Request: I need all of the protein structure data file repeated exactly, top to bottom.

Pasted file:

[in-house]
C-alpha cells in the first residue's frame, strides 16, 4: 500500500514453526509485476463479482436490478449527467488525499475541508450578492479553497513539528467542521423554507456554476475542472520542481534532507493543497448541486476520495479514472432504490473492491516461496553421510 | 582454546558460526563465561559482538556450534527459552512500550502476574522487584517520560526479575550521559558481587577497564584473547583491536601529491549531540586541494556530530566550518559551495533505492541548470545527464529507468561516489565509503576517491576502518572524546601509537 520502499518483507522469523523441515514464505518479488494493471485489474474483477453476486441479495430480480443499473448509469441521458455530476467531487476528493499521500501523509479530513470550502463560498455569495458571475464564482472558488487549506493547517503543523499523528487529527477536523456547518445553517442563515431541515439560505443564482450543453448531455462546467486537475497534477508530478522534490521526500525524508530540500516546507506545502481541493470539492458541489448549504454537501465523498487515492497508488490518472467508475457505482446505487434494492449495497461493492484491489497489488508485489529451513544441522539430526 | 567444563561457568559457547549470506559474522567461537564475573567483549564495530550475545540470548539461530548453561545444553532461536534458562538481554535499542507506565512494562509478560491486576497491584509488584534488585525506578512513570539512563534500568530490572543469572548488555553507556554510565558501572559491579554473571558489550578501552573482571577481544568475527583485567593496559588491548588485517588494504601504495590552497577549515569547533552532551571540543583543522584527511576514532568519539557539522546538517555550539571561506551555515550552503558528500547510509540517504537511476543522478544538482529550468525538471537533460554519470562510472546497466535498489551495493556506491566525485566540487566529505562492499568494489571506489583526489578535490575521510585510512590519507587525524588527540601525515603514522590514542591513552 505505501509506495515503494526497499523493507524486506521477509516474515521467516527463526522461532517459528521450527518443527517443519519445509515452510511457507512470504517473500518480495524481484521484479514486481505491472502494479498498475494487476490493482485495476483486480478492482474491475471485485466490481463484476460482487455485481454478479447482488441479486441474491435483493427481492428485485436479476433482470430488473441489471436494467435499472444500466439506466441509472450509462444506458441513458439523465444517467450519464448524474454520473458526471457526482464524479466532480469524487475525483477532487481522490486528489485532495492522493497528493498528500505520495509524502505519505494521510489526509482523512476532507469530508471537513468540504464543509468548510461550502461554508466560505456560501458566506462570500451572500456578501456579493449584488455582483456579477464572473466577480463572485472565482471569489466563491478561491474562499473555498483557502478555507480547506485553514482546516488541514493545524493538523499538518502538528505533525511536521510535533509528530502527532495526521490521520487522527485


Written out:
[in-house]
C-alpha cells in the first residue's frame, strides 16, 4: 500500500514453526509485476463479482436490478449527467488525499475541508450578492479553497513539528467542521423554507456554476475542472520542481534532507493543497448541486476520495479514472432504490473492491516461496553421510 | 582454546558460526563465561559482538556450534527459552512500550502476574522487584517520560526479575550521559558481587577497564584473547583491536601529491549531540586541494556530530566550518559551495533505492541548470545527464529507468561516489565509503576517491576502518572524546601509537 520502499518483507522469523523441515514464505518479488494493471485489474474483477453476486441479495430480480443499473448509469441521458455530476467531487476528493499521500501523509479530513470550502463560498455569495458571475464564482472558488487549506493547517503543523499523528487529527477536523456547518445553517442563515431541515439560505443564482450543453448531455462546467486537475497534477508530478522534490521526500525524508530540500516546507506545502481541493470539492458541489448549504454537501465523498487515492497508488490518472467508475457505482446505487434494492449495497461493492484491489497489488508485489529451513544441522539430526 | 567444563561457568559457547549470506559474522567461537564475573567483549564495530550475545540470548539461530548453561545444553532461536534458562538481554535499542507506565512494562509478560491486576497491584509488584534488585525506578512513570539512563534500568530490572543469572548488555553507556554510565558501572559491579554473571558489550578501552573482571577481544568475527583485567593496559588491548588485517588494504601504495590552497577549515569547533552532551571540543583543522584527511576514532568519539557539522546538517555550539571561506551555515550552503558528500547510509540517504537511476543522478544538482529550468525538471537533460554519470562510472546497466535498489551495493556506491566525485566540487566529505562492499568494489571506489583526489578535490575521510585510512590519507587525524588527540601525515603514522590514542591513552 505505501509506495515503494526497499523493507524486506521477509516474515521467516527463526522461532517459528521450527518443527517443519519445509515452510511457507512470504517473500518480495524481484521484479514486481505491472502494479498498475494487476490493482485495476483486480478492482474491475471485485466490481463484476460482487455485481454478479447482488441479486441474491435483493427481492428485485436479476433482470430488473441489471436494467435499472444500466439506466441509472450509462444506458441513458439523465444517467450519464448524474454520473458526471457526482464524479466532480469524487475525483477532487481522490486528489485532495492522493497528493498528500505520495509524502505519505494521510489526509482523512476532507469530508471537513468540504464543509468548510461550502461554508466560505456560501458566506462570500451572500456578501456579493449584488455582483456579477464572473466577480463572485472565482471569489466563491478561491474562499473555498483557502478555507480547506485553514482546516488541514493545524493538523499538518502538528505533525511536521510535533509528530502527532495526521490521520487522527485